The other day, I signed a letter to the President and Vice President Cheney, along with Senator Schumer, saying that we do not believe that Vice President Cheney should meet with Yasir Arafat at this time. The reason I signed that letter is we have seen no movement whatsoever from Arafat. We have not seen the kind of action from Arafat that sends any message or signal that we can expect a resumption of efforts, on his part, to try to implement Tenet or Mitchell. Just as we never do anything to encourage terrorism, we cannot reward the status quo. We cannot agree to meet with Arafat and then get nothing in return for that meeting. Therefore, I hope that the President and the Vice President will think long and hard before they have such a meeting, unless or until there is a definite movement that everyone can agree represents a change of direction on behalf of Arafat.
I hope all of us, as we stand together with Israel and as we defend our democracies, will do so with the spirit of, not only the resolve I saw in Israel, but also with hope. Speaking of hope at a time like this may seem naive, it may seem out of place, but I know later in the program you’ll hear from my wonderful friend Elie Wiesel who has said on numerous occasions, “There is no alternative for a free people, other than hope.” We cannot give in to fatalism and pessimism. If we do, we would simply be handing a victory over to our adversaries. We have to be smart, hard-headed, tough-minded and focused. We must also believe we will see our way clear to a better future.
When I was in Jerusalem I had many experiences that I will carry with me for the rest of my life. I would like to share with you two of those experiences, in particular. I think we in America can do an even better job of telling Israel’s story to the world. If you go to Hadassah Hospital, what do you see? You see people being taken care of no matter who they are or where they come from. I visited two young soldiers, both victims of the most horrific suicide bombings, bombs filled with nails and nuts and bolts designed to inflict the maximum injury upon these young people. One of the soldiers was still in very serious condition. His mother had invited me to come visit with her son. His mother was on one side of the bed and his father on the other, holding up a picture of his son prior to the bombing. He was a handsome, bright-eyed, young man doing his service, not only for his country, but for freedom. Before I said goodbye, one of the patient’s surgeons said, “I’m sorry you did not get to meet the doctor who’s taking care of this young soldier. His doctor is a Palestinian.”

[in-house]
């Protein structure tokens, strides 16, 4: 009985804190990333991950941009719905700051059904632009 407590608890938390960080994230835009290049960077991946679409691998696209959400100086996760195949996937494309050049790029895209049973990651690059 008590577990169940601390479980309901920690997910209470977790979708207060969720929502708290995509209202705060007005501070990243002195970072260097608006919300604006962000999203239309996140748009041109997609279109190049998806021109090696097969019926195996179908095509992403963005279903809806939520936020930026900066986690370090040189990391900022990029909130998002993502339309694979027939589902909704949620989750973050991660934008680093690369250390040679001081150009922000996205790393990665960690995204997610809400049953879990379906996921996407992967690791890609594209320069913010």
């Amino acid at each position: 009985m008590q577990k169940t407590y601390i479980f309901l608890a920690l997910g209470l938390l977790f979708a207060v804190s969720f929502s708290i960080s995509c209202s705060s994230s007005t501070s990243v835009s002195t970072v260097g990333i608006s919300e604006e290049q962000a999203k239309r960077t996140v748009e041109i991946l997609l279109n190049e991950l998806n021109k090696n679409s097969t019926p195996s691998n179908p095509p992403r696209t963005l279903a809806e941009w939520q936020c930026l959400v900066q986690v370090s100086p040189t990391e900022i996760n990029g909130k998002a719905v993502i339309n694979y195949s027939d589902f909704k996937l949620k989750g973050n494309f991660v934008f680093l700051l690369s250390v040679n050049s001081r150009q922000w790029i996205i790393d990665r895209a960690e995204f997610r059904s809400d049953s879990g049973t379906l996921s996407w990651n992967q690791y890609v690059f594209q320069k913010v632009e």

Then I visited with some other victims, one of whom was also a young soldier. He was Ethiopian and had been brought to Israel years ago for safety. He grew up loving Israel and loving to be reunited with his Jewish traditions and beliefs. He was on duty when he saw a suicide bomber. Just as our brave fire fighters did here in New York, he ran toward that bomber—toward danger not away from it—and he threw himself on him and absorbed the shock of the bomb.
Now what does that tell us about this country we stand with and defend? There is no place else in that region where you would have refugees from Ethiopia taken in and assimilated and made part of the society. There is no place else where you would have a hospital, largely supported by Americans, where Israeli and Arab doctors work side-by-side caring for victims both Arab and Israeli. Whenever someone asks me about Israel, I ask him or her, “Where else can you find a democracy in that part of the world that believes in freedom, human dignity and human rights, as Israel does? Where else can you find those ideals exemplified in the way I saw it at Hadassah Hospital?” That typifies what we are fighting for.
The perpetrators of the evil that stalks Israel and stalks the world, believe they own the truth and simply dismiss the rights and dignity of fellow human beings. They must be stopped.
I hope all of us will do everything we can to make sure that, not just the people who are in this auditorium, but people throughout America – Jew and non-Jew alike—understand that when we stand up for Israel we are standing up for the fundamental human beliefs of democracy and freedom and we are standing up for America.
Thank you all very much.